International Day of the Celebration of the Solstice
21 June, 2021
The word solstice is derived from the Latin sol (sun) and sistere (to stand still). As seen from Earth, the Sun’s daily path appears to stand still at a northern or southern limit before reversing direction when the Sun reaches its most northerly or southerly day-arc relative to the equator. Two solstices occur annually. One is around 21st June and is referred to as the Winter Solstice (first day of winter; shortest day of the year) in the southern hemisphere and the Summer Solstice (first day of summer; longest day of the year) in the northern hemisphere. The other is 21st December – the Summer Solstice and the Winter Solstice respectively for the southern and northern hemispheres. The solstices, together with the equinoxes, are connected with seasons, harvests and livelihood, and are thus celebrated in various cultures. International Day of the Celebration of the Solstice is thus to acknowledge that these celebrations are an embodiment of the unity of the cultural heritage and centuries-long traditions, and play a role in strengthening the ties among peoples on the basis of mutual respect and the ideals of peace and good-neighbourliness.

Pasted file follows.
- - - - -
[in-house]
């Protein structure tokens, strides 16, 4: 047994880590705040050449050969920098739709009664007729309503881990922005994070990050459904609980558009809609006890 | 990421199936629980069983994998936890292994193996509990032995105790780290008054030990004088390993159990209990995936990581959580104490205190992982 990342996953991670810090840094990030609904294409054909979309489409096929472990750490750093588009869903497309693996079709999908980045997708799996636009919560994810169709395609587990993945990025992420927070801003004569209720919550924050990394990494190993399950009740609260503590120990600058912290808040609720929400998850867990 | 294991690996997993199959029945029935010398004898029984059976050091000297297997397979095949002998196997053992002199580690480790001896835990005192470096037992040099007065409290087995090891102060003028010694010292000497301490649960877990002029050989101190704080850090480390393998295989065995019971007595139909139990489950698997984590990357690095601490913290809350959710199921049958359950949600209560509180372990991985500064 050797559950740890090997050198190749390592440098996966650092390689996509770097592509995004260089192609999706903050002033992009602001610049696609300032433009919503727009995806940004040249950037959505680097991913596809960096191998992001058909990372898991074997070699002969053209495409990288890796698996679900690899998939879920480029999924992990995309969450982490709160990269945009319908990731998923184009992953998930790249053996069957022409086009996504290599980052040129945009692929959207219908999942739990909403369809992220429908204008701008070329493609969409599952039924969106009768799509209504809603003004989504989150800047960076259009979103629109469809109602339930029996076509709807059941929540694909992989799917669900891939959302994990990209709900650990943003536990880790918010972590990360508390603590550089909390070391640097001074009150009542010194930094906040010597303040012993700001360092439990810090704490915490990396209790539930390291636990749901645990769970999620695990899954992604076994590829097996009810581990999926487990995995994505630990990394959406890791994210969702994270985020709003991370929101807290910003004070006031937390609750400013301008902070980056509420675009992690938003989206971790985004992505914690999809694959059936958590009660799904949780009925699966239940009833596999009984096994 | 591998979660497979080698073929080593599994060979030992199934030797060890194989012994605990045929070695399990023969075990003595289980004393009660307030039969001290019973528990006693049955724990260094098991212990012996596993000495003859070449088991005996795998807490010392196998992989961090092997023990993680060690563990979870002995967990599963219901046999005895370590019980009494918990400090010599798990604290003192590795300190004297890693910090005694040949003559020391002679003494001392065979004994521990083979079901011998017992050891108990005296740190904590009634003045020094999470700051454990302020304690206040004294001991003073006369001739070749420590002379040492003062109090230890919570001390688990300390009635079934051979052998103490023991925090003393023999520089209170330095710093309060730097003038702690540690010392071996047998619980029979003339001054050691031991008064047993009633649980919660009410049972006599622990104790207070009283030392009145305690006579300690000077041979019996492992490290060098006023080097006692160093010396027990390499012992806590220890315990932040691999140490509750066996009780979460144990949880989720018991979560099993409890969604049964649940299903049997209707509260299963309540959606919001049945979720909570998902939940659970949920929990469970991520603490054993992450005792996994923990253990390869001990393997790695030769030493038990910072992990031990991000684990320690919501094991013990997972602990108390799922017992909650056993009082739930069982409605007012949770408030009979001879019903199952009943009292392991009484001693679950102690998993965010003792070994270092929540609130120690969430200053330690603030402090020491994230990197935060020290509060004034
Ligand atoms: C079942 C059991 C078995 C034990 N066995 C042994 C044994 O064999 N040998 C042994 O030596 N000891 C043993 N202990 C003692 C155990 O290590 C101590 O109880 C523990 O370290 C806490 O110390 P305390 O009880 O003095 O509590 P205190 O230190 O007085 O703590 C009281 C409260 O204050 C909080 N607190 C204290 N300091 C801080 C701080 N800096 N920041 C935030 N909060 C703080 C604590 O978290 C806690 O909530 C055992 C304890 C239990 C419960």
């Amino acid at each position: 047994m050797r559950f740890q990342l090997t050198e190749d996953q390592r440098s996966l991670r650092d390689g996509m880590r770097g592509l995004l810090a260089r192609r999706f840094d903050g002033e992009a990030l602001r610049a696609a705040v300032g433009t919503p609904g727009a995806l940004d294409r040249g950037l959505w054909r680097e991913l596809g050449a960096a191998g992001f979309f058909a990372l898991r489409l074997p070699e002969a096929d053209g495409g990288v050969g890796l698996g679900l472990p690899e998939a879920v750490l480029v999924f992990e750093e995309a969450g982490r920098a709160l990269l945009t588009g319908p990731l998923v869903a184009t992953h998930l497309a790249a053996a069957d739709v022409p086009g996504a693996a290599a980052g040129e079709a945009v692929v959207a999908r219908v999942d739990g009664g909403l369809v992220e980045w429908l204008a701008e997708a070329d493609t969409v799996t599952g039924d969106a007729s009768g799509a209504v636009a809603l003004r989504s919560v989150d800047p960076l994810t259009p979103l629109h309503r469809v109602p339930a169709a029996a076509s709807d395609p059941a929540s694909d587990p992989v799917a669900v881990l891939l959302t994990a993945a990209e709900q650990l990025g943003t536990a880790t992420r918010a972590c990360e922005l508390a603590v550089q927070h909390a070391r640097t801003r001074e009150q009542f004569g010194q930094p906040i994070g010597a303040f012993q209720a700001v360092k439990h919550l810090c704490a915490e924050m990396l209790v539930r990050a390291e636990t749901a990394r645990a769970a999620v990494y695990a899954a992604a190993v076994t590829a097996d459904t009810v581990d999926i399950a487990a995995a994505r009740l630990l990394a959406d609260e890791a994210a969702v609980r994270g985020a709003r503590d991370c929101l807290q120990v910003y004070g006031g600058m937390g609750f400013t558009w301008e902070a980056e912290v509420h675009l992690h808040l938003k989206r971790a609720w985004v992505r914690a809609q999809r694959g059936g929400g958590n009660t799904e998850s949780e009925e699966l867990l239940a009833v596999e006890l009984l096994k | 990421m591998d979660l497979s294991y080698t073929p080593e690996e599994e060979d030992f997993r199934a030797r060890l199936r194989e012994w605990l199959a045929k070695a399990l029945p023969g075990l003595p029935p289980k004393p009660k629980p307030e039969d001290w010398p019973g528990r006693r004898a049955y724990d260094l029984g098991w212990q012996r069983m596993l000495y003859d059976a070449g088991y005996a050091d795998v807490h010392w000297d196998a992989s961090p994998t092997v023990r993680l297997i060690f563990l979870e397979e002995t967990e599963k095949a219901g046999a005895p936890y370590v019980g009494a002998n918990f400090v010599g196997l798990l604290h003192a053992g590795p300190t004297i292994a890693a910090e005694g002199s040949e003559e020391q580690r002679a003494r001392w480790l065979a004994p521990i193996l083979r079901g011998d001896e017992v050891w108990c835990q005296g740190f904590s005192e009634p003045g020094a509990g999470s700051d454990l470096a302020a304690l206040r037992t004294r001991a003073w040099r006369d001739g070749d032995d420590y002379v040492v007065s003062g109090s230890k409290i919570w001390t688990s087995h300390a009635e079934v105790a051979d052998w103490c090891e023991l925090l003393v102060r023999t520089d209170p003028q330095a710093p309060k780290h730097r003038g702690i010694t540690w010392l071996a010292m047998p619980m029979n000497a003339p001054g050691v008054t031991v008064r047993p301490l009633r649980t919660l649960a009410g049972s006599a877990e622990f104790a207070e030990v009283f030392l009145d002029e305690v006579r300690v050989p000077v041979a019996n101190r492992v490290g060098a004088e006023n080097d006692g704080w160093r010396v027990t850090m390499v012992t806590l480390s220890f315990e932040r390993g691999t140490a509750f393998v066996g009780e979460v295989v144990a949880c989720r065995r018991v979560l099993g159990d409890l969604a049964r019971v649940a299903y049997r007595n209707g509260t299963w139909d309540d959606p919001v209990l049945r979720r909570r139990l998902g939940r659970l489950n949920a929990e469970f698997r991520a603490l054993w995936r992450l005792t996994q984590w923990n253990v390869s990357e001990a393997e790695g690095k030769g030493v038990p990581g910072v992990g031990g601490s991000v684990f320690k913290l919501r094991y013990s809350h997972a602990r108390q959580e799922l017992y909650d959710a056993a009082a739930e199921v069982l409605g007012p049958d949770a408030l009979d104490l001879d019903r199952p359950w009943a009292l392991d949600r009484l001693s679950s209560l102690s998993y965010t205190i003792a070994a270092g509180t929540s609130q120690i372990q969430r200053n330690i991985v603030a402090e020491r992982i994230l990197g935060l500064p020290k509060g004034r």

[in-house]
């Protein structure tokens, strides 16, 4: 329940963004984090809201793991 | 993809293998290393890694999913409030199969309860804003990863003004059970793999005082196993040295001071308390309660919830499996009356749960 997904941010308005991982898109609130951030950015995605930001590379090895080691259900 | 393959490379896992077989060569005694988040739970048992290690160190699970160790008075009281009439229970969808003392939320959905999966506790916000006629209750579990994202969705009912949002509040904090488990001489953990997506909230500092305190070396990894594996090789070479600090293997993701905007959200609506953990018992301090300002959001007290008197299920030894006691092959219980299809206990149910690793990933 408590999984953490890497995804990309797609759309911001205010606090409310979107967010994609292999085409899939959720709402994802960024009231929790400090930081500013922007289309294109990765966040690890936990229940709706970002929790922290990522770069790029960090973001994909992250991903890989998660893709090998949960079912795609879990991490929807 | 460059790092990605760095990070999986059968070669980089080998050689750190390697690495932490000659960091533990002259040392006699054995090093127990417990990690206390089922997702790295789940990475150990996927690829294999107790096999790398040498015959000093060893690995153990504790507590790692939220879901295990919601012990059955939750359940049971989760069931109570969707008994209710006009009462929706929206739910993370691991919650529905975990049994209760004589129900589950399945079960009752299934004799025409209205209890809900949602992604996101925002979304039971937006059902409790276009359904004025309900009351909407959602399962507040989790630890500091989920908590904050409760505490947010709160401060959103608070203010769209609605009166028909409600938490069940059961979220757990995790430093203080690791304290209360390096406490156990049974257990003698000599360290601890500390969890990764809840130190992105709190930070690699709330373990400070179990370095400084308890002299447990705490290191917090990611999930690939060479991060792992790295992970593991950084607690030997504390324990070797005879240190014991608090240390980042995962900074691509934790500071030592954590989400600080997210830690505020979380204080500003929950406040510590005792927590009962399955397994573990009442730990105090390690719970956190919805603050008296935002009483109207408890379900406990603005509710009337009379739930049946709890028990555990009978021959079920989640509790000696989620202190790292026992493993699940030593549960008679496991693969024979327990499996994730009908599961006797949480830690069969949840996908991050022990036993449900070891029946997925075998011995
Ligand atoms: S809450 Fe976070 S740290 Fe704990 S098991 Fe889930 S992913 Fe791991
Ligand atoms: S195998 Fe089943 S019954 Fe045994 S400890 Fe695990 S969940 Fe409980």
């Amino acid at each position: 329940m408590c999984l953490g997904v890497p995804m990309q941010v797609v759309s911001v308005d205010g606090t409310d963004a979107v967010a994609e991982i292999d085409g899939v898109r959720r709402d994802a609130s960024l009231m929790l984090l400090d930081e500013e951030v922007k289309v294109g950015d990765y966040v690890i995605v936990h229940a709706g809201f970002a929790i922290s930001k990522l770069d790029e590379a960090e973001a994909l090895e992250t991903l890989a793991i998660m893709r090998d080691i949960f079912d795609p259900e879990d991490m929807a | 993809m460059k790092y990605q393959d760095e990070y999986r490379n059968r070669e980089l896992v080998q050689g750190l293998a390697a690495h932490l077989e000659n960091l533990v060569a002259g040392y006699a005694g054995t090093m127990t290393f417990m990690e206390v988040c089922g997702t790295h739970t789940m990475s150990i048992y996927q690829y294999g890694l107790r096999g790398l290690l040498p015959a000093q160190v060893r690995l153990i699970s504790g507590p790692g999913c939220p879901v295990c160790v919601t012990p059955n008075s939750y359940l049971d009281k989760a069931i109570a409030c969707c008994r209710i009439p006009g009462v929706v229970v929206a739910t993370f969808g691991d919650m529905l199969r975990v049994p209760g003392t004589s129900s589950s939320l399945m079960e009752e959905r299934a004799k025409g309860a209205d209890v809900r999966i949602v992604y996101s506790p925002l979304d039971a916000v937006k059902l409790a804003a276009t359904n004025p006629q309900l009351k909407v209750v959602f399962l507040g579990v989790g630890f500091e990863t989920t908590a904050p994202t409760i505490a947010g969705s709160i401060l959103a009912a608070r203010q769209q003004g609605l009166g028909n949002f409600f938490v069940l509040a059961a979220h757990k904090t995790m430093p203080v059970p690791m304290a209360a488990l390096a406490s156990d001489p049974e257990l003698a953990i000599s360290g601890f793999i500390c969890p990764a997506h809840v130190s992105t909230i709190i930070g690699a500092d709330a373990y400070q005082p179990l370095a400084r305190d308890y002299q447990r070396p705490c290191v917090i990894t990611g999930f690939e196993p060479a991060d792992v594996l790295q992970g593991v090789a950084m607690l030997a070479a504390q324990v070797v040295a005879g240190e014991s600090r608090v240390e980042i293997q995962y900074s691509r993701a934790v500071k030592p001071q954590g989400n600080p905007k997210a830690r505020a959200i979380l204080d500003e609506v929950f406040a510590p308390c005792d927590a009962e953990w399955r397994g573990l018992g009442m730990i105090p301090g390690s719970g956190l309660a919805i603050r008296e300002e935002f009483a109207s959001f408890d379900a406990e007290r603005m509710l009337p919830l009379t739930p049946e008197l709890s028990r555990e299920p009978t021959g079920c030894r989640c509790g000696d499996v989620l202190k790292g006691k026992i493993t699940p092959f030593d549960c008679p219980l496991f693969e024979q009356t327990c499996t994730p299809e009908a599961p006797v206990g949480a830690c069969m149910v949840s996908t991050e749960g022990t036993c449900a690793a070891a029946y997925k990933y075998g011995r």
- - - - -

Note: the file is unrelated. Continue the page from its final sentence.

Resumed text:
- 21 June, 2021
- Event Category:
- International Dates
- Event Tags:
- accommodation, aequinoctium, agriculture, art, Australia, autumn, belief, college, culture, day-arc, diversity, education, equator, equinox. Fertility, food, General Assembly, Graduate House, harvest, heritage, identity, intellectualism, International Day of the Celebration of the Solstice, knowledge-based economy, land, lifestyle, literature, Melbourne, research, residence, season, social cohesion, society, spirituality, spring, summer, sun, traditions, United Nations, university, values, winter